Dynamics and short-term survival of toxic cyanobacteria species in ballast water from NOBOB vessels transiting the Great Lakes - implications for HAB invasions

UTSePress Research/Manakin Repository

Search UTSePress Research


Advanced Search

Browse

My Account

Show simple item record

dc.contributor.author Doblin, Martina en_US
dc.contributor.author Coyne, Kathryn en_US
dc.contributor.author Rinta-Kanto, Jm en_US
dc.contributor.author Wilhelm, Sw en_US
dc.contributor.author Dobbs, Fred en_US
dc.date.accessioned 2009-12-21T02:29:38Z
dc.date.available 2009-12-21T02:29:38Z
dc.date.issued 2007 en_US
dc.identifier 2006011451 en_US
dc.identifier.citation Doblin Martina et al. 2007, 'Dynamics and short-term survival of toxic cyanobacteria species in ballast water from NOBOB vessels transiting the Great Lakes - implications for HAB invasions', Elsevier Science Bv, vol. 6, no. 4, pp. 519-530. en_US
dc.identifier.issn 1568-9883 en_US
dc.identifier.other C1 en_US
dc.identifier.uri http://hdl.handle.net/10453/3679
dc.description.abstract We measured the presence, viability and potential toxicity of cyanobacteria in ships' ballast tanks during three domestic voyages through the North American Great Lakes. Using molecular methods, the toxin-producing forms of Microcystis and Anabaena were monitored in ballast water after ships' ballast tanks were filled at their first port of call, and at subsequent ports as ships transited the Great Lakes. Microcystis weas detected in ballast water at intermidiate and final ports of call in all three experiemnts, but the presence of Anabaena was more variable, suggesting low abundance or patchy distribution in ballast tanks. Both species were detected in ballast water up to 11 days old. Detection of the mucrocystin synthetase gene, mcyE, in ballst tanks indicated entrained cells were capable of producing mycrocystin, and further analyses of RNA indicated the toxin was being expressed by Microcystis, even after 11 days in dark transit. These data demonstrate within-basin transport and delivery of planktonic harmful algal bllom (HAB) species to distant ports in the world's largest freshwater resevoir, with potential implications for drinking water quality. These implications are discussed with respect to management of microbial invasions and the fate of introduced phytoplankton in their receiving environment. en_US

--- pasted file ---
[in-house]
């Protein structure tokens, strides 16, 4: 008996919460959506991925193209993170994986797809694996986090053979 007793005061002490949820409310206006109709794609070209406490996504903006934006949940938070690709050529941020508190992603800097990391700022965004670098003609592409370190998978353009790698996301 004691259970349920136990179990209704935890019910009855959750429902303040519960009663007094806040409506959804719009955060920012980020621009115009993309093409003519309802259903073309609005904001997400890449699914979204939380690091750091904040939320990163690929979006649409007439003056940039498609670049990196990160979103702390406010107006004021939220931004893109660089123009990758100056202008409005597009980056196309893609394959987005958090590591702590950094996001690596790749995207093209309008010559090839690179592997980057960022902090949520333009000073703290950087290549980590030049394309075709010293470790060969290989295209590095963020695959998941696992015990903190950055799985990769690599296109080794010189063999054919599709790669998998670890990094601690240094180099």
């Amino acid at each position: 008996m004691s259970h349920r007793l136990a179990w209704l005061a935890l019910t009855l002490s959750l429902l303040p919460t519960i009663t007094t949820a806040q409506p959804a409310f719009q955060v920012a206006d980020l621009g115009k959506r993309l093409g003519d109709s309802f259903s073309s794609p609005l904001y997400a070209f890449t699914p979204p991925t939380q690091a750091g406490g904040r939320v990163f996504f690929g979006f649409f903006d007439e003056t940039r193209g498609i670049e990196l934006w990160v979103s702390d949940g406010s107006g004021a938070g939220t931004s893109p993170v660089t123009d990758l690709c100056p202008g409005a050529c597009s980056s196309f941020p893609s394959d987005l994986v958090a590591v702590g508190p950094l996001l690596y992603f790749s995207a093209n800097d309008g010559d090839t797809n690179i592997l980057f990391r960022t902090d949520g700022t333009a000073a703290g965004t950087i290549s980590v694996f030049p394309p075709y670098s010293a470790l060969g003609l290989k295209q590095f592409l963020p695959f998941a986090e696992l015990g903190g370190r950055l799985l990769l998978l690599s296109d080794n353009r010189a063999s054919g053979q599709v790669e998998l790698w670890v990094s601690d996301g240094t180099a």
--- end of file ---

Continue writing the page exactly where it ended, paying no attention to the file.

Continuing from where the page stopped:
dc.publisher Elsevier Science Bv en_US
dc.relation.isbasedon http://dx.doi.org/10.1016/j.hal.2006.05.007 en_US
dc.title Dynamics and short-term survival of toxic cyanobacteria species in ballast water from NOBOB vessels transiting the Great Lakes - implications for HAB invasions en_US
dc.parent Harmful Algae en_US
dc.journal.volume 6 en_US
dc.journal.number 4 en_US
dc.publocation Amsterdam, Netherlands en_US
dc.identifier.startpage 519 en_US
dc.identifier.endpage 530 en_US
dc.cauo.name SCI.Faculty of Science en_US
dc.conference Verified OK en_US
dc.for 060200 en_US
dc.personcode 996445 en_US
dc.personcode 0000026133 en_US
dc.personcode 0000032667 en_US
dc.personcode 0000032668 en_US
dc.personcode 0000027780 en_US
dc.percentage 100 en_US
dc.classification.name Marine and Estuarine Ecology (incl. Marine Ichthyology) en_US
dc.classification.type FOR-08 en_US
dc.description.keywords ballast-water, molecular probes, viability, toxic cyanobacteria en_US


Files in this item

This item appears in the following Collection(s)

Show simple item record